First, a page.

January 4, 2023
NaN minute read
Data-driven companies all have accessible, trustworthy data to explore and work from. For data teams to scale the impact of their work, they can set up accessible charts, tables, and reports for business teams to trust and use to make decisions from. At the center of a delicate but increasingly important matrix of cross-organization decisions is self-service analytics.
Data teams unlock the ROI on the modern data stack they’ve built by creating the opportunity for every user to become an analyst with self-serve analytics.
Self-service analytics is an ongoing process where people throughout an organization can access verified and trustworthy metrics to make decisions from.
Self-serve analytics has become an incredibly important part of data strategy and is the most successful when the data team sets up the metrics and reports for stakeholders. When business teams have access to trustworthy self-serve reports, the organization can increase its performance, efficiency, and overall data literacy.
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Business teams can’t always wait on data teams for trustworthy data. People need data every day to monitor the performance of their functions and to inform their broader strategies.
When there is no centralized, trustworthy data to work from, the company risks many decisions across the organization being made from siloed and minimal data that tells an incomplete picture or no data at all. The impact can add up over time and result in a business running on inefficiencies.
When data teams set up the foundation of self-serve analytics, people in an organization are able to unblock themselves. As Forrester reinforces for us, an insight-driven business is 78% more likely to grow revenue and have nearly 137% more competitive advantage over others.
Self-service looks a little different depending on the organization, but you can think about getting started with three high-level steps.
Step 1: Get a modern business intelligence tool, like Mode, that can act as a central hub for all of your company's data. In these tools, you can bring together data from all platforms and analyze it in the same place. The best BI tools are user-friendly for non-analysts and just as friendly and powerful for data teams.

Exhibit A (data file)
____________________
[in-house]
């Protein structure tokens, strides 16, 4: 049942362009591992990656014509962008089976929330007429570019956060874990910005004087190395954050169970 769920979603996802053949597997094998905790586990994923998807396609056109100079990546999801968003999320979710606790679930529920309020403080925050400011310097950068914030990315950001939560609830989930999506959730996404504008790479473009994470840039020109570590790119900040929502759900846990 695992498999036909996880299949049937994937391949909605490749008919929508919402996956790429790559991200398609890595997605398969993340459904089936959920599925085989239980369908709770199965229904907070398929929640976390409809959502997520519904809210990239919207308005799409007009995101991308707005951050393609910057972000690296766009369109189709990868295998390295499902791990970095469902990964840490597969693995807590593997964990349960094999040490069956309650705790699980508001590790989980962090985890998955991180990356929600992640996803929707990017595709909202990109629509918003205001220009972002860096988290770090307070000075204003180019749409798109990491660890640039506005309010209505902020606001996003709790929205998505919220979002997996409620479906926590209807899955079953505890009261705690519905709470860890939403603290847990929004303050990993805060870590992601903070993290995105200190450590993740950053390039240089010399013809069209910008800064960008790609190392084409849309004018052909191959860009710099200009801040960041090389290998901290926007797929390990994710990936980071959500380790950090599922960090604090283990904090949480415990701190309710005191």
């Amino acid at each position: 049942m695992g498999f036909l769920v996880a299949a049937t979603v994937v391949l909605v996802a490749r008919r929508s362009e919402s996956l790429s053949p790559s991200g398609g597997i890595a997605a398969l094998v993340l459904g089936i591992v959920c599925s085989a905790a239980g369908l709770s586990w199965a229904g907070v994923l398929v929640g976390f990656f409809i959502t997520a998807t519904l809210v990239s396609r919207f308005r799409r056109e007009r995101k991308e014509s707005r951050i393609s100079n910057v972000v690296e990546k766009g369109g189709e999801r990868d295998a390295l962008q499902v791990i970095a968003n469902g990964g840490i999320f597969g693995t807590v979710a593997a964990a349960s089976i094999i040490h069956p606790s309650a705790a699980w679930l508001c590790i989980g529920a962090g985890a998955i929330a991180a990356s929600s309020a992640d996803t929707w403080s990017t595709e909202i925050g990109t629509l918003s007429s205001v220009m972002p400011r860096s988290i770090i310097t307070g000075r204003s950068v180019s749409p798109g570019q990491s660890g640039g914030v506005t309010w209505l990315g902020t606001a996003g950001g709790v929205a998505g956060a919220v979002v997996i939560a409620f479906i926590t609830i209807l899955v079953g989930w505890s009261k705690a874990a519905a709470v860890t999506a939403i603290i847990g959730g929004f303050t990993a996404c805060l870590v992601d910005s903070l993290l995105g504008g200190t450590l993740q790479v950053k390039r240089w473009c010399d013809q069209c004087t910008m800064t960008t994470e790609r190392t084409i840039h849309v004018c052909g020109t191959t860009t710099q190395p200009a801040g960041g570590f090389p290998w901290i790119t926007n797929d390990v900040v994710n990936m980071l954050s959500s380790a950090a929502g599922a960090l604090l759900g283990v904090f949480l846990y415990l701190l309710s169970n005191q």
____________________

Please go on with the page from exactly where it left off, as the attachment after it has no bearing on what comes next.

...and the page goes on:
Step 2: Work with business team leaders and stakeholders on creating consistent definitions of metrics. This is so that everyone is working from reports with the same definition of what a lead is.
Step 3: Have the data team start building reports for the most critical functions of the business. Centralized KPI reports that display revenue and user growth are good places to start and help create alignment across an org.
Step 4: Get ongoing feedback and continue collaboration between data and business teams often to ensure reports are useful.
Self-serve analytics is successful when your organization is using a modern BI tool and adopts a collaborative data culture. Successful self-serve analytics will help the data team deliver insights without resorting to manual, repetitive analysis or playing constant catch-up as the business evolves. Here are three components that make self-serve analytics successful.
1. Centralized analytics
With a single, centralized hub for all your analysis, you can source everyone’s shared knowledge in the same place. At this “watering hole” for data, all teams can collaborate more deeply and share more context allowing them to move faster, together. You can turn organizational knowledge into a competitive advantage by putting all of your analytics in one place that lets you easily find and build upon the work that’s already been done.
2. Collaborative analytics
Building self-serve analytics should be a collaborative process between business teams and data teams. Business teams should be able to fluently work in the same tool as data teams. This allows for the data to be informed by everyone’s expertise and helps maintain that the highest priority questions are getting answered.
For example, product decisions are made collaboratively. To get the most-informed answers to product questions, data scientists, product management, growth teams, and other domain experts should be able weigh-in—easily viewing or editing work—in the same tool.